available languages: englishdeutsch September 18, 2017

Social Media in the German Elections | Issue 2, by Ray Serrato, Senior Programme Officer and Governance and Innovation Expert

Executive Summary

    • Traditional media remains among the top 10 most shared links alongside #BTW17, with Twitter users sharing links to the conservative-leaning Die Welt the most.
    • The level of bot activity related to #BTW17 appears lower than in other elections, such as in the United States and France, and the impact of political bots and other troll accounts is limited.
    • A coordinated social media offensive (#NichtmeineKanzlerin) against Merkel appeared in the days leading up to the #Wahlarena and was characterized by memes attacking her refugee policies.

 

Introduction

Since the last issue, we collected an additional 165,090 tweets containing #BTW17, the main hashtag associated with the German elections. As of of 9 September, we had a total of 299,842 tweets for analysis. There has been a marked increase in the frequency of tweets using #BTW17 since August, and the number of Twitter accounts using the hashtag have more than doubled.

49,128 accounts used #BTW17 in our collection of tweets. We retrieved account information for 48,069 accounts, which included data such as the setup language of the account, the number of status updates, followers, and creation dates.

A large amount of accounts using #BTW17 were created in 2009 and 2017. 2009 was a special year for Germany – a so-called “Superwahljahr” – and it came on the heels of President Barack Obama’s electoral victory, which was in part credited to social media. The large spike in Twitter accounts created in 2009 could thus be related to this phenomenon.

How many bots might be actively using #BTW17?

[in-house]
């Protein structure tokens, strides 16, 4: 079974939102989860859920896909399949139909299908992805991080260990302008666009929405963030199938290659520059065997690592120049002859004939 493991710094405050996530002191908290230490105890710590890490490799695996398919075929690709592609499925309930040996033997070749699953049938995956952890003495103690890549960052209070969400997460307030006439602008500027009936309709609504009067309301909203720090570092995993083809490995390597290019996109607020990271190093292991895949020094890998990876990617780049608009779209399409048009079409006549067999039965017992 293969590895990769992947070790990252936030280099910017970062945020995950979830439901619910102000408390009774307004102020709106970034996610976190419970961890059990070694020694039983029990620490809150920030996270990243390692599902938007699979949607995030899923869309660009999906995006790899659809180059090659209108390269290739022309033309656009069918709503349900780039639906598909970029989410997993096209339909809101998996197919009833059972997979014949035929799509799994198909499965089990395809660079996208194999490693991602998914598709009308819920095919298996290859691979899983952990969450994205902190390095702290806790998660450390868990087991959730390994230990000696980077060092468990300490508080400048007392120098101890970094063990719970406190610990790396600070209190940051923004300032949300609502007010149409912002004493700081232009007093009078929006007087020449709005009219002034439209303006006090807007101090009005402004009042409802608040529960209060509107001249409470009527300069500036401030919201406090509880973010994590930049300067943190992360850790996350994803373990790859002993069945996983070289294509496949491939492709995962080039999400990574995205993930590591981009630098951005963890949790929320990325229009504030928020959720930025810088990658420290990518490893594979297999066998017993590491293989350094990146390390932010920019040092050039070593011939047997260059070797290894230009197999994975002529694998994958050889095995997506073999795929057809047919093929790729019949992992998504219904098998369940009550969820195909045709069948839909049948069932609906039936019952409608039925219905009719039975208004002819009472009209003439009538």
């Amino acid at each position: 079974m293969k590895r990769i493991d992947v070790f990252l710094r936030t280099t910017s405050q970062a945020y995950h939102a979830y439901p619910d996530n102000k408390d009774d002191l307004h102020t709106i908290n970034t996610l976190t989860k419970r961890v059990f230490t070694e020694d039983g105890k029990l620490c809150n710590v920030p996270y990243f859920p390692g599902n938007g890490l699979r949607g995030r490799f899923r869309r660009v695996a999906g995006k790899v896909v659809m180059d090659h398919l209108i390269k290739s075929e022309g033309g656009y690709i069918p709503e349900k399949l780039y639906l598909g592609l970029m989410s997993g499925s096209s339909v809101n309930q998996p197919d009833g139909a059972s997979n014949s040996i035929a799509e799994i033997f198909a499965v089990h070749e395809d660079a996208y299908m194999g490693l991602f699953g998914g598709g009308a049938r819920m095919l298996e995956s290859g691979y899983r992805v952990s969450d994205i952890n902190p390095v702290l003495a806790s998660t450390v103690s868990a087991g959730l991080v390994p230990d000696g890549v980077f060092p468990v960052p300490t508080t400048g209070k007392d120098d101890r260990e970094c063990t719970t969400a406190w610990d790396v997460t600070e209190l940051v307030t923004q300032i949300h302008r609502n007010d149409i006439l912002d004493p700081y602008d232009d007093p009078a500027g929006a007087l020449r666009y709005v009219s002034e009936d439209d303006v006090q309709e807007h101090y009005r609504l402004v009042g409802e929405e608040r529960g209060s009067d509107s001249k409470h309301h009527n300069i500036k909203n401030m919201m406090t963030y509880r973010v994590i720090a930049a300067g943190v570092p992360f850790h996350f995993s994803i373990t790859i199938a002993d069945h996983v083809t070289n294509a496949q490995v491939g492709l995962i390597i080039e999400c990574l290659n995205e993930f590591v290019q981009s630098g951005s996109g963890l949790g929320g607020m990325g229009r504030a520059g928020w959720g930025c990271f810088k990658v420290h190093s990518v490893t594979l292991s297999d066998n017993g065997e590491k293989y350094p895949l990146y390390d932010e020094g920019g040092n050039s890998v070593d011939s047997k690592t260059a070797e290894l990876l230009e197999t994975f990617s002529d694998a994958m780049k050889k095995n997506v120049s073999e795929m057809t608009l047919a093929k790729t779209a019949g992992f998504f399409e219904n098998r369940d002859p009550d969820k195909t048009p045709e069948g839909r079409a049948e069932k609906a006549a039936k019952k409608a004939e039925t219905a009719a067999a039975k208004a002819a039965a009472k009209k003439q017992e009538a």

After the US and French elections, bot activity has become the object of focus for many researchers, particularly on Twitter. One way of spotting an automated account is to divide the account’s total tweets by its creation date, which yields the number of tweets per day. The Atlantic Council’s Digital Forensic Research Lab sets a threshold for suspicious accounts as those which tweet 72 times per day, or one tweet “every ten minutes for twelve hours at a stretch.” 2.3% of #BTW17 accounts fit this criterion when calculating their creation date by the account’s total tweets. Most of the accounts in this group were created in the last 1-2 years and tweet between 72-200 times per day, with some extreme outliers.

Another way to identify automated accounts is to look at alphanumeric screen names or those ending with a sequence of eight digits, which are two clues that the account might be a bot. There are 423 such accounts using #BTW17. More recent accounts among this group are entirely anti-Merkel or anti-refugee in nature; however, these accounts do not all have a rate of tweeting that suggests automation. Examples of such accounts include @Jrgen22547214, @ASD5583393831, and @AlexAmg41831967.

Other accounts display several bot-like traits, such as anonymity and amplification: the account @Ruby37659016, for example, has the default profile image and tweets an average of 130 times per day, with 85% retweets, many in support of the AfD. Similar accounts include @hesti5759 and @TutemanTuts. On 11 September, we identified the latter as part of a group of accounts using the hashtag, #NichtmeineKanzlerin, which rose in prominence shortly before Merkel’s appearance on the #Wahlarena and used numerous sets of memes to attack Merkel and her policies. 30% of these accounts were created in the last 30 days and almost 50% in the last 6 months, resulting in a right-skewed histogram.

The most active accounts, however, were created in just the previous two weeks. The scatter plot below shows age of accounts vs. the number of tweets using #NichtmeineKanzlerin. The majority of high frequency accounts are clustered on the left side.

Media links shared alongside #BTW17

Traditional media remains among top 10 outlets shared with #BTW17. As in our last issue, Die Welt is the most shared media. An explanation may be that many of the top tweeters of #BTW17 are supporters of the AfD (other social media research has shown that the AfD is more inclined than other parties to share links to Die Welt).

#Hashtags: What were people talking about?

There have been 18,112 unique hashtags used with #BTW17 so far. References to political parties and campaign slogans remain the most frequent co-occurring hashtags. The chart below contains the most frequent hashtags with the exception of #BTW17, #BTW2017, #Bundestagswahl2017 and related hashtags.

 

Which tweets received the most engagement?

There was a varied mix of retweets by journalists, media, political parties, and others. The highest retweet was by a journalist at the Spiegel, who shared a post from her Facebook page about why the election has proven to be anything but boring.

(Cover photo by Jason Howie, Flickr, CC BY 2.0)